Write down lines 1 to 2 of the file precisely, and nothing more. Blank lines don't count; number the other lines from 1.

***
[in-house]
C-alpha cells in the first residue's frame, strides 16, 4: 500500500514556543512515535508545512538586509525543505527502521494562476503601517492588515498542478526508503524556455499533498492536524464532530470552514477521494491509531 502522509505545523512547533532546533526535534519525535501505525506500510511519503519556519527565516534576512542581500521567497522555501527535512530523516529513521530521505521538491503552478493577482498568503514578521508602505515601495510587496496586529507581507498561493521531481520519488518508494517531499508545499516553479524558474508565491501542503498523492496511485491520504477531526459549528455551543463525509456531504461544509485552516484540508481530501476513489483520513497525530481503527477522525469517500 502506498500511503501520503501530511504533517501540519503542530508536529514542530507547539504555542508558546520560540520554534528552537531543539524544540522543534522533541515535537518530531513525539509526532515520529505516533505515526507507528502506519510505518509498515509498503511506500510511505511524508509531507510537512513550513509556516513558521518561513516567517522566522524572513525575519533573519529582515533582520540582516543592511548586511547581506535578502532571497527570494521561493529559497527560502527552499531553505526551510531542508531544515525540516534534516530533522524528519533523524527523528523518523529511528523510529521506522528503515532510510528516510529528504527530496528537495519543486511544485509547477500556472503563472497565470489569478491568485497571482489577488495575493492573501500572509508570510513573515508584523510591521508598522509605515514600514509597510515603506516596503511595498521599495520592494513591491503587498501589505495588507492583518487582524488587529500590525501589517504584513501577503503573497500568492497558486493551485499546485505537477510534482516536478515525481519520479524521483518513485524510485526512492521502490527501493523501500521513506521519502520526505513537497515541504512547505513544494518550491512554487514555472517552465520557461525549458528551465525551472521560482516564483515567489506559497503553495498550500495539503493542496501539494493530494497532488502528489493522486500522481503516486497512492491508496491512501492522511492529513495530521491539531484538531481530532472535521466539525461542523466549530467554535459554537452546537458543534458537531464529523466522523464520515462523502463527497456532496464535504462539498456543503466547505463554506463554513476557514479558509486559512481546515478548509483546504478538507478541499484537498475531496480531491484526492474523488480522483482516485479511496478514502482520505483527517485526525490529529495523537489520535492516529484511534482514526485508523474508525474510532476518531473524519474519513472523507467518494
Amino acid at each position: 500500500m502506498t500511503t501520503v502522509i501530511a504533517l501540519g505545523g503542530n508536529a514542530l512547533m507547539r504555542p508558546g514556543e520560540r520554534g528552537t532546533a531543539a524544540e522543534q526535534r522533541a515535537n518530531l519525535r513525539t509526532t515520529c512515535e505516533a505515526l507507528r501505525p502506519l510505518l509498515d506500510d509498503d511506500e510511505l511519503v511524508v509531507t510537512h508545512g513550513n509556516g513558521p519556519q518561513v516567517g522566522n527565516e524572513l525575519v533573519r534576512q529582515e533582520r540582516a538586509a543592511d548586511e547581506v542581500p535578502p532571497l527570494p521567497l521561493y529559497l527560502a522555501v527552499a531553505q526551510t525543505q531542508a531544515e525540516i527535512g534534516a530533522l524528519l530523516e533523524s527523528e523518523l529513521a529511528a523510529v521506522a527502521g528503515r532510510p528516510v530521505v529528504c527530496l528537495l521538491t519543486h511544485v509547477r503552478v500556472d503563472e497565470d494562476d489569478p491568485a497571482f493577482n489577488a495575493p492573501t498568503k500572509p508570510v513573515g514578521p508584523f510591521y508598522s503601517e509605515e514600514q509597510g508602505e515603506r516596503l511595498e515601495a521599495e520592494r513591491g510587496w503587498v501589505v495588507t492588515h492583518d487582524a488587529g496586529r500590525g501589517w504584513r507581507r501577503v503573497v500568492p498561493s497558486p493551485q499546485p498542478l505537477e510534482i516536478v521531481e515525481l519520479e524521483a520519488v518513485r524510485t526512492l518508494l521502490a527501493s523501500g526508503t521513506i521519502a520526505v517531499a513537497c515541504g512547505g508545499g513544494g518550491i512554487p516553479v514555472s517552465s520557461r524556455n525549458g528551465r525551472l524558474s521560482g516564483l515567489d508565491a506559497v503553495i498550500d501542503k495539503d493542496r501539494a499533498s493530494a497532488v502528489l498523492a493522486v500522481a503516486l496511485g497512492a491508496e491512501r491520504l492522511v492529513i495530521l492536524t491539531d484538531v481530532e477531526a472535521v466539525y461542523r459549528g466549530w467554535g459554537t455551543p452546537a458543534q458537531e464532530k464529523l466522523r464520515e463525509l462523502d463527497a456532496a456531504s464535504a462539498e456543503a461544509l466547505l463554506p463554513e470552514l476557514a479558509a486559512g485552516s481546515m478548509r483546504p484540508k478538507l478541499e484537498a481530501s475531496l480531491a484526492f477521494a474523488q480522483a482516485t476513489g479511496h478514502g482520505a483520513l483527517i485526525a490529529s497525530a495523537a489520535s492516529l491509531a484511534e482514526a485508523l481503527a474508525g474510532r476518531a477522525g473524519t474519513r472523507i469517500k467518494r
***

[in-house]
C-alpha cells in the first residue's frame, strides 16, 4: 500500500514556543512515535508545512538586509525543505527502521494562476503601517492588515498542478526508503524556455499533498492536524464532530470552514477521494491509531 502522509505545523512547533532546533526535534519525535501505525506500510511519503519556519527565516534576512542581500521567497522555501527535512530523516529513521530521505521538491503552478493577482498568503514578521508602505515601495510587496496586529507581507498561493521531481520519488518508494517531499508545499516553479524558474508565491501542503498523492496511485491520504477531526459549528455551543463525509456531504461544509485552516484540508481530501476513489483520513497525530481503527477522525469517500 502506498500511503501520503501530511504533517501540519503542530508536529514542530507547539504555542508558546520560540520554534528552537531543539524544540522543534522533541515535537518530531513525539509526532515520529505516533505515526507507528502506519510505518509498515509498503511506500510511505511524508509531507510537512513550513509556516513558521518561513516567517522566522524572513525575519533573519529582515533582520540582516543592511548586511547581506535578502532571497527570494521561493529559497527560502527552499531553505526551510531542508531544515525540516534534516530533522524528519533523524527523528523518523529511528523510529521506522528503515532510510528516510529528504527530496528537495519543486511544485509547477500556472503563472497565470489569478491568485497571482489577488495575493492573501500572509508570510513573515508584523510591521508598522509605515514600514509597510515603506516596503511595498521599495520592494513591491503587498501589505495588507492583518487582524488587529500590525501589517504584513501577503503573497500568492497558486493551485499546485505537477510534482516536478515525481519520479524521483518513485524510485526512492521502490527501493523501500521513506521519502520526505513537497515541504512547505513544494518550491512554487514555472517552465520557461525549458528551465525551472521560482516564483515567489506559497503553495498550500495539503493542496501539494493530494497532488502528489493522486500522481503516486497512492491508496491512501492522511492529513495530521491539531484538531481530532472535521466539525461542523466549530467554535459554537452546537458543534458537531464529523466522523464520515462523502463527497456532496464535504462539498456543503466547505463554506463554513476557514479558509486559512481546515478548509483546504478538507478541499484537498475531496480531491484526492474523488480522483482516485479511496478514502482520505483527517485526525490529529495523537489520535492516529484511534482514526485508523474508525474510532476518531473524519474519513472523507467518494